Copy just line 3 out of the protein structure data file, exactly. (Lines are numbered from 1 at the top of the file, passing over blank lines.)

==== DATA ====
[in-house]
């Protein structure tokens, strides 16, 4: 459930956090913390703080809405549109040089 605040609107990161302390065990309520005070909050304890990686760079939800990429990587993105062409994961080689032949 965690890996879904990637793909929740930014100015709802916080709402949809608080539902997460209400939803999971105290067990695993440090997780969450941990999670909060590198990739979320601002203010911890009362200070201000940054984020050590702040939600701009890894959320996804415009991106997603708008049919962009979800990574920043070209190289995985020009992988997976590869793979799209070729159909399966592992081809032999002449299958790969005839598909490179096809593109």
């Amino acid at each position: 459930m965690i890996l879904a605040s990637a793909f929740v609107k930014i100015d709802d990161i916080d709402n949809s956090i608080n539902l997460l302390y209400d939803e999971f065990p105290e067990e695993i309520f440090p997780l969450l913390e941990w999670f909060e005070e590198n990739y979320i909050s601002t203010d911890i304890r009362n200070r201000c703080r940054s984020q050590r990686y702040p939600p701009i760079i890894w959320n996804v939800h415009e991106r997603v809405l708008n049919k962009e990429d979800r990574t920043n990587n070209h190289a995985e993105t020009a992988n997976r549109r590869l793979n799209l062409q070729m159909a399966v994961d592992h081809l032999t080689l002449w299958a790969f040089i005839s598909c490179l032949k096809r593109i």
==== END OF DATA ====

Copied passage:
């Amino acid at each position: 459930m965690i890996l879904a605040s990637a793909f929740v609107k930014i100015d709802d990161i916080d709402n949809s956090i608080n539902l997460l302390y209400d939803e999971f065990p105290e067990e695993i309520f440090p997780l969450l913390e941990w999670f909060e005070e590198n990739y979320i909050s601002t203010d911890i304890r009362n200070r201000c703080r940054s984020q050590r990686y702040p939600p701009i760079i890894w959320n996804v939800h415009e991106r997603v809405l708008n049919k962009e990429d979800r990574t920043n990587n070209h190289a995985e993105t020009a992988n997976r549109r590869l793979n799209l062409q070729m159909a399966v994961d592992h081809l032999t080689l002449w299958a790969f040089i005839s598909c490179l032949k096809r593109i």